It’s unclear that President Donald Trump would get a Congresswoman Handel’s full support as well. Trump loomed large over the race from the start, as Democrats saw the relatively affluent and well-educated district, which he won by just one point in November, as their ripest congressional pickup opportunity. Nevertheless, Ossoff seemed to studiously avoid talking about the President, and Handel did not seek to tie herself to Trump. She did acknowledge that she voted for the President but rarely mentioned him on the campaign trail, according to the Atlanta Journal-Constitution.

Handel did not mention Trump in her victory speech, but instead used the time to contrast herself with Ossoff, who has never before held public office.

“We cannot let an untested, unproven, inexperienced ally of Nancy Pelosi steal the seat that has been held by the great leaders like Tom Price, Johnny Isakson, and Newt Gingrich,” she said.

However, Handel welcomed Trump’s help on Wednesday after he pledged to support her in the runoff.

Asked on CNN if she would welcome Trump on the campaign trail with her, Handel replied, “I would hope so.”

“It’s all hands on deck for us,” she continued. “We know what’s at stake here, and I don’t think this is about any one person. We need to rise above it.”

White House Press Secretary Sean Spicer on Wednesday painted the results in the special election to fill a U.S. House seat in Georgia, which the leading Democrat narrowly missed winning outright, as a “big loss” for the party.

Democrat Jon Ossoff garnered 48 percent of the vote, just shy of the 50 percent he needed to clear to avoid a runoff, while the top Republican vote-getter, Karen Handel, won 20 percent.

“They were clear going into this election, they said their goal was to get over 50 percent. They came up short,” Spicer said during the daily press briefing when asked about the race. “I think this was a big loss for them. The bottom line is they went all-in on it. They said that they — their goal was to get over 50 percent. They came up short.”

Asked later about his assessment of the race and whether Republicans had to put in too much effort to compete in what is historically a solid Republican district, Spicer doubled down on his depiction of Democrats as the race’s losers, noting that they spent more than $8.3 million on the race.

“They ran to win last night and they lost,” he said. “Anything short of describing that as a loss is sort of inconceivable to me in the sense that’s literally what they said their goal was to do.”

Spicer was also asked if Ossoff’s relative success in the race shows that Republicans need to pay attention to demographic changes in the South. The press secretary, who formerly ran communications for the Republican National Committee, replied that the GOP is in great shape.

“I think you know that based on my former position, we talked about changing demographics throughout the country and made significant headway in doing that. In large part, that’s why we won,” he said.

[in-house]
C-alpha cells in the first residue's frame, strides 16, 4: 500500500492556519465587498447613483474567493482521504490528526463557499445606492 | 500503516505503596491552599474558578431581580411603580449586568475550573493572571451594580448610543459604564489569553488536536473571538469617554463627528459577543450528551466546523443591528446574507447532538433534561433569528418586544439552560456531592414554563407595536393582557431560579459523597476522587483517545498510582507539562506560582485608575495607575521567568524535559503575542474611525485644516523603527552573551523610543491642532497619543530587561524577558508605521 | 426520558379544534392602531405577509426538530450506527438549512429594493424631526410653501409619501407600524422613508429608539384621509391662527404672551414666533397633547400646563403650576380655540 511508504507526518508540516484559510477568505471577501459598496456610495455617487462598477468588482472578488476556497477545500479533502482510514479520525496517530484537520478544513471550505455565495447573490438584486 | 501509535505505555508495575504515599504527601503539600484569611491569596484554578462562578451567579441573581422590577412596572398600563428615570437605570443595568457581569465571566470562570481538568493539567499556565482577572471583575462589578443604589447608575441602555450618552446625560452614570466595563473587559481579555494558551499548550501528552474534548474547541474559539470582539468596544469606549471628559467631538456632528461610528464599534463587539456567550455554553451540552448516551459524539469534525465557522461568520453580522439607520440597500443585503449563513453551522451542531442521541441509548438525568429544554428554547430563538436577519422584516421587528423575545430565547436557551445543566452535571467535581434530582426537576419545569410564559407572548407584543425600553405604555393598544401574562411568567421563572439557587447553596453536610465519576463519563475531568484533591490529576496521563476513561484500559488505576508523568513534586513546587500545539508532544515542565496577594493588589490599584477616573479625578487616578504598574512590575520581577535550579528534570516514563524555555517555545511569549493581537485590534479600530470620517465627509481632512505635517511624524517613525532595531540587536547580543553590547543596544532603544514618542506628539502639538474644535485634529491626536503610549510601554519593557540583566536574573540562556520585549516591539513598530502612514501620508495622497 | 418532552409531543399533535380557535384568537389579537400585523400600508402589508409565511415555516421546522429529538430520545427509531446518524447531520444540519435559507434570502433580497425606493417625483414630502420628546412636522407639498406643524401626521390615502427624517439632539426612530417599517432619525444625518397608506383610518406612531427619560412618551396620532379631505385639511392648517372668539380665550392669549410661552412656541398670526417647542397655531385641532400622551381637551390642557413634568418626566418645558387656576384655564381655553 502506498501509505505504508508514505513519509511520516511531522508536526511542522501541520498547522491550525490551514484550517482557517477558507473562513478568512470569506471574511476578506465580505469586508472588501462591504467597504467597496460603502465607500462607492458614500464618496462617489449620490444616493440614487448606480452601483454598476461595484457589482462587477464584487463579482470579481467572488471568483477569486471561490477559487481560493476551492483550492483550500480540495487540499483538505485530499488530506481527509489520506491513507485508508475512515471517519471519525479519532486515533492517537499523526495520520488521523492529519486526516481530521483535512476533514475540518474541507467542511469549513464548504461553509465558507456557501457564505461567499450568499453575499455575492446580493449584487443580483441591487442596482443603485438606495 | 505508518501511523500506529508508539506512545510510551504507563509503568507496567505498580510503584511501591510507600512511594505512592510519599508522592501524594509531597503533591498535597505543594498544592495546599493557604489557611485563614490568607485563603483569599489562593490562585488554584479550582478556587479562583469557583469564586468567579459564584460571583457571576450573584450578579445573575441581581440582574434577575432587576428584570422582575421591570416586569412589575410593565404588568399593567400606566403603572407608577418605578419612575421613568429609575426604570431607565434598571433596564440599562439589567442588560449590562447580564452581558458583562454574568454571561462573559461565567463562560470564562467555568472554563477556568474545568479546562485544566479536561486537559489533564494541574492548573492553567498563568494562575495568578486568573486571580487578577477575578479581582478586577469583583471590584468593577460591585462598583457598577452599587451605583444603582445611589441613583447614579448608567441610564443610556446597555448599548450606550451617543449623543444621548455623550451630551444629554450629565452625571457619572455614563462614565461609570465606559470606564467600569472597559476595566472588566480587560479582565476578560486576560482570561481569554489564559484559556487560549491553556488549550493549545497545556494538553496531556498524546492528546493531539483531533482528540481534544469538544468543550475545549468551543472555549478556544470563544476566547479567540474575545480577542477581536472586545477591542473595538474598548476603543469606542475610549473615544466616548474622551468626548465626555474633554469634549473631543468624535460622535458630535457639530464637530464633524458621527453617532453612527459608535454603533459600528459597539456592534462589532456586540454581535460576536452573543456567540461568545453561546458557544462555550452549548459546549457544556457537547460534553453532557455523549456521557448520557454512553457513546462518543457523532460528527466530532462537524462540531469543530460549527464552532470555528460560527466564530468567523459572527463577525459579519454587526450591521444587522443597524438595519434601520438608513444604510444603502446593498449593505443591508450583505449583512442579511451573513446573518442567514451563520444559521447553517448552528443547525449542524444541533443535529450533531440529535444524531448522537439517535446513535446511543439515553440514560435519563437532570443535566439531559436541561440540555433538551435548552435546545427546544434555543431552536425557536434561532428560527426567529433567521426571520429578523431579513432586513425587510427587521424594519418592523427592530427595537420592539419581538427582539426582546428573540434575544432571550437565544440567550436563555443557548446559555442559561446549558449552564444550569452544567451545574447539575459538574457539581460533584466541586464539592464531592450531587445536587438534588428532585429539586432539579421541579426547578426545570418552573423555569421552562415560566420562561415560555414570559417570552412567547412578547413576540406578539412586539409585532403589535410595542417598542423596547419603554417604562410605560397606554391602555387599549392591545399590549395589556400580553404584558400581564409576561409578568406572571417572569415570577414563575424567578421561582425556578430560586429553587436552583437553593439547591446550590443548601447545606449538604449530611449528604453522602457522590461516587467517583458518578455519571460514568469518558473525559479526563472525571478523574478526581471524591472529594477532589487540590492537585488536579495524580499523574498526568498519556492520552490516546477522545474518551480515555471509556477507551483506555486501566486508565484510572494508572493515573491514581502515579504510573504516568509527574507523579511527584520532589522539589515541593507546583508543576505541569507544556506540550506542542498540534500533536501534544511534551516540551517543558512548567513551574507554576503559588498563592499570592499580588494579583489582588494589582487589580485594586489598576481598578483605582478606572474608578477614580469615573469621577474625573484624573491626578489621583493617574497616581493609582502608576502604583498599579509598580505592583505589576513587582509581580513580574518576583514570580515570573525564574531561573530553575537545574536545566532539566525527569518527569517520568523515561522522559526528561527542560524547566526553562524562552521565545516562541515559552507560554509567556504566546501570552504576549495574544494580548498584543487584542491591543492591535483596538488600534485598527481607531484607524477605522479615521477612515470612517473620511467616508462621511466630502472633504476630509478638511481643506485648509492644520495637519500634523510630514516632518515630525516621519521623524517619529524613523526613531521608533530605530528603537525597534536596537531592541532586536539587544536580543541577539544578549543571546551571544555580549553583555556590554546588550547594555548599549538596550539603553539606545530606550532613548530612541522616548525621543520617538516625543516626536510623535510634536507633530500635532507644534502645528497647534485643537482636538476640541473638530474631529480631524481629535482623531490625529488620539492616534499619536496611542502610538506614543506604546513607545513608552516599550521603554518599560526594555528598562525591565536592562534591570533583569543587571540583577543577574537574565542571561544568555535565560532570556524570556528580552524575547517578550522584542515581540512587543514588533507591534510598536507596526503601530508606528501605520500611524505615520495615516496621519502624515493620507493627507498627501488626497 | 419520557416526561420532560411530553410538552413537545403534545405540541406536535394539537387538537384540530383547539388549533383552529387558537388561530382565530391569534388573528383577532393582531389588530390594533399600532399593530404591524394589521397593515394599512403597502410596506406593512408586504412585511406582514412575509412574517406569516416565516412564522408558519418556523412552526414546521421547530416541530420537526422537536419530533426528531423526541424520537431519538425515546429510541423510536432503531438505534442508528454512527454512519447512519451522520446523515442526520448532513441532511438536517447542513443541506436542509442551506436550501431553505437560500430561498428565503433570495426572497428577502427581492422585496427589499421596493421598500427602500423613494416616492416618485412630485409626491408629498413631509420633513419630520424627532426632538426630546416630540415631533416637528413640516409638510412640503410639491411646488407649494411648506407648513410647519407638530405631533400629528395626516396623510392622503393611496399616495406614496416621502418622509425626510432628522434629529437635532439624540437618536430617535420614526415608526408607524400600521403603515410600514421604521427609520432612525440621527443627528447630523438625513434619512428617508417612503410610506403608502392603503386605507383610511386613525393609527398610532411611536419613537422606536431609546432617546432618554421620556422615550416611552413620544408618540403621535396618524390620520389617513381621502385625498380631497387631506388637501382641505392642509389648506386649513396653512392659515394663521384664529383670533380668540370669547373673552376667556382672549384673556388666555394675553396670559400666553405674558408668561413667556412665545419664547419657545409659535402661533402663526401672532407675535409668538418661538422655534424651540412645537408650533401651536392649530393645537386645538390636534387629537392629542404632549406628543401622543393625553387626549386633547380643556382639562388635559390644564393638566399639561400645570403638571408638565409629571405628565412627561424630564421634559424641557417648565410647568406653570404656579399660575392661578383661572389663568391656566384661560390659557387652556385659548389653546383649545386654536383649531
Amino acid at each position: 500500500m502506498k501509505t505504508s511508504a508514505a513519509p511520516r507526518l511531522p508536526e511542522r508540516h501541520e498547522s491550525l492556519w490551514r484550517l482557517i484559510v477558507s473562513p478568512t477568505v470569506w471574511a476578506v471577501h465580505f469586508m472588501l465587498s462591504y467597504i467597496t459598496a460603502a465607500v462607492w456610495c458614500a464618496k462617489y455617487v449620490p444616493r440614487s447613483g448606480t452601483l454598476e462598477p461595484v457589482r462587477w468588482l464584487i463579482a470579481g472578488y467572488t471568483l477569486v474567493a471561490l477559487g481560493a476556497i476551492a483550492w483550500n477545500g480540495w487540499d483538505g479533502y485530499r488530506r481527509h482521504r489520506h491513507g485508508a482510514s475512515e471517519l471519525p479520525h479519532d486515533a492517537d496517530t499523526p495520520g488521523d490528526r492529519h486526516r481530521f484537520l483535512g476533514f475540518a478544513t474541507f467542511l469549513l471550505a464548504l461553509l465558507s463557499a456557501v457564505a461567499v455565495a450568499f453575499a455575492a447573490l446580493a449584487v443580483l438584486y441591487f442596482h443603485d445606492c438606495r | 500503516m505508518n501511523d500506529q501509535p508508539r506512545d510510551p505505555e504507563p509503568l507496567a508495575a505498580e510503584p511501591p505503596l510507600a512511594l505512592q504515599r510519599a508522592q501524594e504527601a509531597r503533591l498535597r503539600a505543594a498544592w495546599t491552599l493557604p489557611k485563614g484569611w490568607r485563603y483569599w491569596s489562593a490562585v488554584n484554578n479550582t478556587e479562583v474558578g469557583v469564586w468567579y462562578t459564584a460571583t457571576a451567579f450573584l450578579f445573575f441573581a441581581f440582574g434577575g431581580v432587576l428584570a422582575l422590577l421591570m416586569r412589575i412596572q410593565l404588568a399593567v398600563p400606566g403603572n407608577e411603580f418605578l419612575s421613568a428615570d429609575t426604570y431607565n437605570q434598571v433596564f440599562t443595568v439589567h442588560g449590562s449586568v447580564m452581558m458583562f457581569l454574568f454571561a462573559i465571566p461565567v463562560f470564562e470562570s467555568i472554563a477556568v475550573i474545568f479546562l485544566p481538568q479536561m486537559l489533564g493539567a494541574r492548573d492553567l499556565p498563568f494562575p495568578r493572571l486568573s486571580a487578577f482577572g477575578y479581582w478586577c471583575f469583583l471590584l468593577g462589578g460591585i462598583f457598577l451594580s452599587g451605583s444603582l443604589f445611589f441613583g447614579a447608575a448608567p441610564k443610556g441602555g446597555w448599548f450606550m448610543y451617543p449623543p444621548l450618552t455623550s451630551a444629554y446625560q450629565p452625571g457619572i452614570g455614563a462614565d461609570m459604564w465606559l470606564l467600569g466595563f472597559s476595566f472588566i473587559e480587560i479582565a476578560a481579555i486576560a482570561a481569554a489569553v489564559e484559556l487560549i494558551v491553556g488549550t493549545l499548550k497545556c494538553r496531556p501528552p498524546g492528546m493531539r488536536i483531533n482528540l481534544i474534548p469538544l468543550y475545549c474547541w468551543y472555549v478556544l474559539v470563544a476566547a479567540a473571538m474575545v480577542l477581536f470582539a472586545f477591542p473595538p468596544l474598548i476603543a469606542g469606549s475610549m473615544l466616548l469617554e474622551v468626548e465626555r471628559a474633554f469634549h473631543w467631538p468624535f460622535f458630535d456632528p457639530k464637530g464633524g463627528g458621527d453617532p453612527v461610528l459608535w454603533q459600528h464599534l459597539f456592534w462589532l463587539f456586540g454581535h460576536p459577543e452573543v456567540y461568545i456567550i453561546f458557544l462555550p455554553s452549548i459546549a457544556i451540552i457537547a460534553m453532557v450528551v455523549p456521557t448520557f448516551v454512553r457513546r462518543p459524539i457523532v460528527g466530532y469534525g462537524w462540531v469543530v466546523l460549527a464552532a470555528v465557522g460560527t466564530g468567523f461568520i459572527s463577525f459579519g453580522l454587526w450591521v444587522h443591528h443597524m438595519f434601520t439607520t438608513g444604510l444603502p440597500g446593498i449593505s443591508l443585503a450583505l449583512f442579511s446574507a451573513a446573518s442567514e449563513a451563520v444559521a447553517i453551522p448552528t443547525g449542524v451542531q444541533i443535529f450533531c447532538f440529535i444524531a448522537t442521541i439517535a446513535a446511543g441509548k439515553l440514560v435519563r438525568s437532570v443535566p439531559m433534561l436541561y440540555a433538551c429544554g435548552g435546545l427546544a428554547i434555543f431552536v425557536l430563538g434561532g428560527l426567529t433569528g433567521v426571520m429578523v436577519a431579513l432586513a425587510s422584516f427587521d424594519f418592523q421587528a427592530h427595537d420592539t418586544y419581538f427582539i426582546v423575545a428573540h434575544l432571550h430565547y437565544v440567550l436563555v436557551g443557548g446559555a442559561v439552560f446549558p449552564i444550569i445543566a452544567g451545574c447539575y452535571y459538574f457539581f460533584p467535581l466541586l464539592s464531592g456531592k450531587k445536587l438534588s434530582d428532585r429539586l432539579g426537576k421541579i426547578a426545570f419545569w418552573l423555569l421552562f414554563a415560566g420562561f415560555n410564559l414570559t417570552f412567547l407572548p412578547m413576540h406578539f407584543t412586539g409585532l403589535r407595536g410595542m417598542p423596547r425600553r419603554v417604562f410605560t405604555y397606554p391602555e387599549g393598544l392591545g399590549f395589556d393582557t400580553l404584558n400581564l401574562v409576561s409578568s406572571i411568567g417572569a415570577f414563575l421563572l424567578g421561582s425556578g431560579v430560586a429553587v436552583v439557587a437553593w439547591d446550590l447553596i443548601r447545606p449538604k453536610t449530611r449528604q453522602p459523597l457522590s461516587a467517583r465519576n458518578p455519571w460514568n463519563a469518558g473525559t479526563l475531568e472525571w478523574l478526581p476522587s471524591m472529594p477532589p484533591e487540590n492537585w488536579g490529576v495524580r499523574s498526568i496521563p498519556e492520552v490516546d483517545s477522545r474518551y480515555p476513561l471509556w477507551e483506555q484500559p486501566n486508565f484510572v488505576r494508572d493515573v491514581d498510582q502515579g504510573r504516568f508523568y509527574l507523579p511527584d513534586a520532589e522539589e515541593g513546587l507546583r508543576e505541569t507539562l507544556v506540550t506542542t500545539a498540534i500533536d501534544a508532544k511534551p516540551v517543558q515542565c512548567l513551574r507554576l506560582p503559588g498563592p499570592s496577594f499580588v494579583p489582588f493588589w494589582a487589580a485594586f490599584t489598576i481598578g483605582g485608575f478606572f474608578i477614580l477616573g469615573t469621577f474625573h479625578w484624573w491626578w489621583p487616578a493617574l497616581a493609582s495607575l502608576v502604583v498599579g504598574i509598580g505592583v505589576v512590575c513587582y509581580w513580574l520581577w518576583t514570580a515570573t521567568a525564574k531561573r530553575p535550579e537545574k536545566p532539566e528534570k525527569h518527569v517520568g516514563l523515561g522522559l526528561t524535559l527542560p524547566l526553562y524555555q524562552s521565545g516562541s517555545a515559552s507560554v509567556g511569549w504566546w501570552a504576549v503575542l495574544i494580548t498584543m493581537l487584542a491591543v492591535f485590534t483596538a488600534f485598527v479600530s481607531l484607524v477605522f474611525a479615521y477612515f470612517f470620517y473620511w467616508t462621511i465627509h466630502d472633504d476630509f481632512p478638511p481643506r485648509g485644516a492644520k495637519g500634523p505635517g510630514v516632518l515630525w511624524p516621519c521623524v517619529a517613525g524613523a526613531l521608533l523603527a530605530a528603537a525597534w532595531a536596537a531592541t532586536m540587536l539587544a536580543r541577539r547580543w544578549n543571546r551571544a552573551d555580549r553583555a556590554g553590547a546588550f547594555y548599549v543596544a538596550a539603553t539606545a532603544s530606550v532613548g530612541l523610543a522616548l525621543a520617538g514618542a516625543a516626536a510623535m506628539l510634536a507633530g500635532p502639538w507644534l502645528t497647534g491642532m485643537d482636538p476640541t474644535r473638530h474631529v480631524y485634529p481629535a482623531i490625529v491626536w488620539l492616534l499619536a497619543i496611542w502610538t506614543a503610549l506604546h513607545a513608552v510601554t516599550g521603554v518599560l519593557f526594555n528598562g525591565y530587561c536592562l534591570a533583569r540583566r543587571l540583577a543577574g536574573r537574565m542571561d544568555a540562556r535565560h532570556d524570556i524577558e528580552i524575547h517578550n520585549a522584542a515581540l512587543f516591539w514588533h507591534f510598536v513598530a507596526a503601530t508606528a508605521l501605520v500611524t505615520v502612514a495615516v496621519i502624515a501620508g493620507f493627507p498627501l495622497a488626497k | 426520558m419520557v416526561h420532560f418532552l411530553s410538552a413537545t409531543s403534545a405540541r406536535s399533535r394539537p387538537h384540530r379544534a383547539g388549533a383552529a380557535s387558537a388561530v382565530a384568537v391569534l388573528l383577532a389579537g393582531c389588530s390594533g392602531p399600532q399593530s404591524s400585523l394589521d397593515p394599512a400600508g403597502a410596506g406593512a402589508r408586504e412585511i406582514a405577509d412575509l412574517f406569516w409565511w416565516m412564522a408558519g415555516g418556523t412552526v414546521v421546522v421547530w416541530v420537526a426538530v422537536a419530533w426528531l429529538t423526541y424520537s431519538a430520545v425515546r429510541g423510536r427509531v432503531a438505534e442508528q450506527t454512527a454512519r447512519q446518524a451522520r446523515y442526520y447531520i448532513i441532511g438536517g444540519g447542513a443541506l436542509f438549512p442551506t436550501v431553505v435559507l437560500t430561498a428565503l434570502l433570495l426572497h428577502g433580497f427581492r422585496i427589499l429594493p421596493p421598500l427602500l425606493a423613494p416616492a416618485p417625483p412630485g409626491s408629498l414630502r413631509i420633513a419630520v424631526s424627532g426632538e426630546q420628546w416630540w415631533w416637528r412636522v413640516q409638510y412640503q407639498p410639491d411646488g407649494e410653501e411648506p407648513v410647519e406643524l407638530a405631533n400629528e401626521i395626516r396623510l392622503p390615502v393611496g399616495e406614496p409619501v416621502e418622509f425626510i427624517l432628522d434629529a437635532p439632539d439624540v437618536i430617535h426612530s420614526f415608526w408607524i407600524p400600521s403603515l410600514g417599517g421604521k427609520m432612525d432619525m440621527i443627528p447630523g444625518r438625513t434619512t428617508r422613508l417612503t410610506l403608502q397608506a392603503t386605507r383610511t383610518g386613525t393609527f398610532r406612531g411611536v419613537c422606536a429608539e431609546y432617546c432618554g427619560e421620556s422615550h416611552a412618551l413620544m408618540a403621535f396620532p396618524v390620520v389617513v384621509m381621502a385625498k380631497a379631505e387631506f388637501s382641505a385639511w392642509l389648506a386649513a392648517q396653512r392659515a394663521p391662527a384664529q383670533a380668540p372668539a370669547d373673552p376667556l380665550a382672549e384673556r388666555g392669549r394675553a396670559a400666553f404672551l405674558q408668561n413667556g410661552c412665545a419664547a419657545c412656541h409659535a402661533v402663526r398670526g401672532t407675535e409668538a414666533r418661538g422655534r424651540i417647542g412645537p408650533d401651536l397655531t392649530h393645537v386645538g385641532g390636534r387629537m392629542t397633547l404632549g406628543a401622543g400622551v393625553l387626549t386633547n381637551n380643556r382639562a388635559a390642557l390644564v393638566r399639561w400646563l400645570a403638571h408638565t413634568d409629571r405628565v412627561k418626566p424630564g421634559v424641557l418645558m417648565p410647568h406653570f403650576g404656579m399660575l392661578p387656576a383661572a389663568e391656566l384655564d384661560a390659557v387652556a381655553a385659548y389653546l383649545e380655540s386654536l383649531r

“I think we did pretty well in November,” he added. “And we’ve continued to pick up seats around the country at different levels. So I feel very confident about the state of the party.”

Spicer said he was not yet sure whether Trump would campaign for Handel in Georgia.

“If needed I think the President is going to make sure he does everything he can to maintain majorities and further the party. But we’ll see if we’re needed,” he said.

President Donald Trump on Wednesday morning spun the results from Tuesday night’s special election in Georgia as a win for Republicans because the leading Democrat in the race narrowly missed winning it outright.

Republican Karen Handel earned 20 percent of the vote, compared to Democrat Jon Ossoff’s 48 percent, so the two will compete in a June 20 runoff to decide the fate of an open seat in the U.S. House. Though no Republican candidate clinched the seat or outperformed Ossoff, Trump insisted the results represented a win:

Trump also framed the upcoming runoff as “Hollywood vs. Georgia,” a reference to Ossoff’s fundraising prowess and the celebrities, like actress Alyssa Milano, who helped him campaign. As it turns out, Ossoff did not pull much of his more than $8 million in campaign cash from big Hollywood donors.

The President published a similar tweet Tuesday night declaring that a runoff represented a victory for Republicans:

During a town hall in Claremore, Oklahoma, on Tuesday, Sen. James Lankford said that President Donald Trump should release his tax returns, according to the Tulsa World.

“He promised he would,” Lankford said when asked if the President should release his tax returns, per the Tulsa World. “He should keep his promise.”

A handful of Republican lawmakers believe Trump should release his tax returns, including Rep. Matt Gaetz (R-FL) and several members of the House Freedom Caucus.

At another event in Broken Arrow, Oklahoma, Lankford addressed the failed House bill to repeal and replace Obamacare and said it would not have passed in the Senate.

“The bill the House put out originally would have included twice as many people with half as much help,” he said, according to the Tulsa World. “That would not get through the Senate.”

The senator also criticized Trump’s social media use.

“I’m very aware our president is not a good example of how to do social media,” he told constituents on Tuesday, per the Tulsa World.

Amid reports Tuesday night that executives at Fox are discussing cutting ties with Bill O’Reilly, the Fox News host’s lawyer issued a statement claiming that O’Reilly is the the victim of a “smear campaign” from the “far-left.”